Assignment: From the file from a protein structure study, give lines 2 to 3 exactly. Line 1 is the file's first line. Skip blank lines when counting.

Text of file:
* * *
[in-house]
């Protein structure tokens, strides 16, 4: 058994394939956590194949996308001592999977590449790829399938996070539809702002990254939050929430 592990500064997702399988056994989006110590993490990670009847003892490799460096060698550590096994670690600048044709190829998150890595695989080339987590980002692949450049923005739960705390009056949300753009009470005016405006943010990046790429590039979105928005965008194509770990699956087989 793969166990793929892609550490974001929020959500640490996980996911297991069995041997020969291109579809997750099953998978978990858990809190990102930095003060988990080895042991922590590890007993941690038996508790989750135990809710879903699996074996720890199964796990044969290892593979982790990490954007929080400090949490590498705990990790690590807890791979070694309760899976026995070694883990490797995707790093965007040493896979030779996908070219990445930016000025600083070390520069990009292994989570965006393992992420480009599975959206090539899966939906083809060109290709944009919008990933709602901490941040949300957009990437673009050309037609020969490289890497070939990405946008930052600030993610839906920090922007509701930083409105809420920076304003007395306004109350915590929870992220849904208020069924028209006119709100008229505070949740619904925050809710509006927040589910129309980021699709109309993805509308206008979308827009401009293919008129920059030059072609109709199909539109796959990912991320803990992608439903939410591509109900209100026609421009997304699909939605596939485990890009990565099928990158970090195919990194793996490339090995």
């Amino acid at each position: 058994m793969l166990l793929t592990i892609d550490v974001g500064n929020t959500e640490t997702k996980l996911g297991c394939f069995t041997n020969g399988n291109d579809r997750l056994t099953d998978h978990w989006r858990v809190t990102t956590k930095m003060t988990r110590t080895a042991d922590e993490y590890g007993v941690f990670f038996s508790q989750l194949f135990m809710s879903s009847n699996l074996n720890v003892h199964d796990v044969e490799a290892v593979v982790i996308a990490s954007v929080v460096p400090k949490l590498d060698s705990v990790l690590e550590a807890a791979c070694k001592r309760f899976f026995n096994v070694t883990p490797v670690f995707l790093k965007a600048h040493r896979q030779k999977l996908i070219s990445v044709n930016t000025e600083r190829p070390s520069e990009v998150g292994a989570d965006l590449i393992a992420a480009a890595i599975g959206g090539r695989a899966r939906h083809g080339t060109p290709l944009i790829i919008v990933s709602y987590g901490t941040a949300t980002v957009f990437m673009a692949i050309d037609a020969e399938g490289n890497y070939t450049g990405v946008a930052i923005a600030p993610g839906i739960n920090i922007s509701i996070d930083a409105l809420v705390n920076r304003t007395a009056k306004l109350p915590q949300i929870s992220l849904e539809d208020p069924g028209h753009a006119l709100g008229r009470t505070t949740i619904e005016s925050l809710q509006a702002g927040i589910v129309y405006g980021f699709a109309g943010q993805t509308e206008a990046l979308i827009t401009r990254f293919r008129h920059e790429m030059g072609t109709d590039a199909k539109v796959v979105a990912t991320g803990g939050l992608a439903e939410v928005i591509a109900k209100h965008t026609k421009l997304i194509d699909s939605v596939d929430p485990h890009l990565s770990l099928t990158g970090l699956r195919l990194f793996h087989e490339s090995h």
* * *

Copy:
């Protein structure tokens, strides 16, 4: 058994394939956590194949996308001592999977590449790829399938996070539809702002990254939050929430 592990500064997702399988056994989006110590993490990670009847003892490799460096060698550590096994670690600048044709190829998150890595695989080339987590980002692949450049923005739960705390009056949300753009009470005016405006943010990046790429590039979105928005965008194509770990699956087989 793969166990793929892609550490974001929020959500640490996980996911297991069995041997020969291109579809997750099953998978978990858990809190990102930095003060988990080895042991922590590890007993941690038996508790989750135990809710879903699996074996720890199964796990044969290892593979982790990490954007929080400090949490590498705990990790690590807890791979070694309760899976026995070694883990490797995707790093965007040493896979030779996908070219990445930016000025600083070390520069990009292994989570965006393992992420480009599975959206090539899966939906083809060109290709944009919008990933709602901490941040949300957009990437673009050309037609020969490289890497070939990405946008930052600030993610839906920090922007509701930083409105809420920076304003007395306004109350915590929870992220849904208020069924028209006119709100008229505070949740619904925050809710509006927040589910129309980021699709109309993805509308206008979308827009401009293919008129920059030059072609109709199909539109796959990912991320803990992608439903939410591509109900209100026609421009997304699909939605596939485990890009990565099928990158970090195919990194793996490339090995």
């Amino acid at each position: 058994m793969l166990l793929t592990i892609d550490v974001g500064n929020t959500e640490t997702k996980l996911g297991c394939f069995t041997n020969g399988n291109d579809r997750l056994t099953d998978h978990w989006r858990v809190t990102t956590k930095m003060t988990r110590t080895a042991d922590e993490y590890g007993v941690f990670f038996s508790q989750l194949f135990m809710s879903s009847n699996l074996n720890v003892h199964d796990v044969e490799a290892v593979v982790i996308a990490s954007v929080v460096p400090k949490l590498d060698s705990v990790l690590e550590a807890a791979c070694k001592r309760f899976f026995n096994v070694t883990p490797v670690f995707l790093k965007a600048h040493r896979q030779k999977l996908i070219s990445v044709n930016t000025e600083r190829p070390s520069e990009v998150g292994a989570d965006l590449i393992a992420a480009a890595i599975g959206g090539r695989a899966r939906h083809g080339t060109p290709l944009i790829i919008v990933s709602y987590g901490t941040a949300t980002v957009f990437m673009a692949i050309d037609a020969e399938g490289n890497y070939t450049g990405v946008a930052i923005a600030p993610g839906i739960n920090i922007s509701i996070d930083a409105l809420v705390n920076r304003t007395a009056k306004l109350p915590q949300i929870s992220l849904e539809d208020p069924g028209h753009a006119l709100g008229r009470t505070t949740i619904e005016s925050l809710q509006a702002g927040i589910v129309y405006g980021f699709a109309g943010q993805t509308e206008a990046l979308i827009t401009r990254f293919r008129h920059e790429m030059g072609t109709d590039a199909k539109v796959v979105a990912t991320g803990g939050l992608a439903e939410v928005i591509a109900k209100h965008t026609k421009l997304i194509d699909s939605v596939d929430p485990h890009l990565s770990l099928t990158g970090l699956r195919l990194f793996h087989e490339s090995h």